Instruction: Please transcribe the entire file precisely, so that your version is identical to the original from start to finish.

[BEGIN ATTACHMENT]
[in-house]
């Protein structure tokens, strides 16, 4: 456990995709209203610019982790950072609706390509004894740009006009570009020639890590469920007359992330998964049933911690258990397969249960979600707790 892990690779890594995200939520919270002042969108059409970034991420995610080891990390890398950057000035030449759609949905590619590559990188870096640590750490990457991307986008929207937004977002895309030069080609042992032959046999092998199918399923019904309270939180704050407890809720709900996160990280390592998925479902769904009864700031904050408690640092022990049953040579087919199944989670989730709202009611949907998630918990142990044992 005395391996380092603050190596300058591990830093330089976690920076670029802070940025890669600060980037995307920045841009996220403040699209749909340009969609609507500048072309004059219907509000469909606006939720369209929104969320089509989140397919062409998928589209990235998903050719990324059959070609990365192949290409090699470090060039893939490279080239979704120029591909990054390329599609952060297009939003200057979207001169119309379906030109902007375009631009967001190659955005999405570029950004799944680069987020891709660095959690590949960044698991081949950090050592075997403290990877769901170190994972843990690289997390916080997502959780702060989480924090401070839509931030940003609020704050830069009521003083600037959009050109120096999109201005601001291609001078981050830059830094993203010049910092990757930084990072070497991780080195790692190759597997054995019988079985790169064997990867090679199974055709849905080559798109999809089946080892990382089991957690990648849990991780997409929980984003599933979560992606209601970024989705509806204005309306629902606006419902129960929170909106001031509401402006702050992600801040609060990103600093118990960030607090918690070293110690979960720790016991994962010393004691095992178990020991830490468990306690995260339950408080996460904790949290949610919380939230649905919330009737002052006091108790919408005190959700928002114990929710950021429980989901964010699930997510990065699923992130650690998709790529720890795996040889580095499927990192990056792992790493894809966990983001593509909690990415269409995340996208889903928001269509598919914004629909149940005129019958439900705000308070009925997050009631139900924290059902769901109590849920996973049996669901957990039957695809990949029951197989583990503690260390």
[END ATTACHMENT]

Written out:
[in-house]
């Protein structure tokens, strides 16, 4: 456990995709209203610019982790950072609706390509004894740009006009570009020639890590469920007359992330998964049933911690258990397969249960979600707790 892990690779890594995200939520919270002042969108059409970034991420995610080891990390890398950057000035030449759609949905590619590559990188870096640590750490990457991307986008929207937004977002895309030069080609042992032959046999092998199918399923019904309270939180704050407890809720709900996160990280390592998925479902769904009864700031904050408690640092022990049953040579087919199944989670989730709202009611949907998630918990142990044992 005395391996380092603050190596300058591990830093330089976690920076670029802070940025890669600060980037995307920045841009996220403040699209749909340009969609609507500048072309004059219907509000469909606006939720369209929104969320089509989140397919062409998928589209990235998903050719990324059959070609990365192949290409090699470090060039893939490279080239979704120029591909990054390329599609952060297009939003200057979207001169119309379906030109902007375009631009967001190659955005999405570029950004799944680069987020891709660095959690590949960044698991081949950090050592075997403290990877769901170190994972843990690289997390916080997502959780702060989480924090401070839509931030940003609020704050830069009521003083600037959009050109120096999109201005601001291609001078981050830059830094993203010049910092990757930084990072070497991780080195790692190759597997054995019988079985790169064997990867090679199974055709849905080559798109999809089946080892990382089991957690990648849990991780997409929980984003599933979560992606209601970024989705509806204005309306629902606006419902129960929170909106001031509401402006702050992600801040609060990103600093118990960030607090918690070293110690979960720790016991994962010393004691095992178990020991830490468990306690995260339950408080996460904790949290949610919380939230649905919330009737002052006091108790919408005190959700928002114990929710950021429980989901964010699930997510990065699923992130650690998709790529720890795996040889580095499927990192990056792992790493894809966990983001593509909690990415269409995340996208889903928001269509598919914004629909149940005129019958439900705000308070009925997050009631139900924290059902769901109590849920996973049996669901957990039957695809990949029951197989583990503690260390």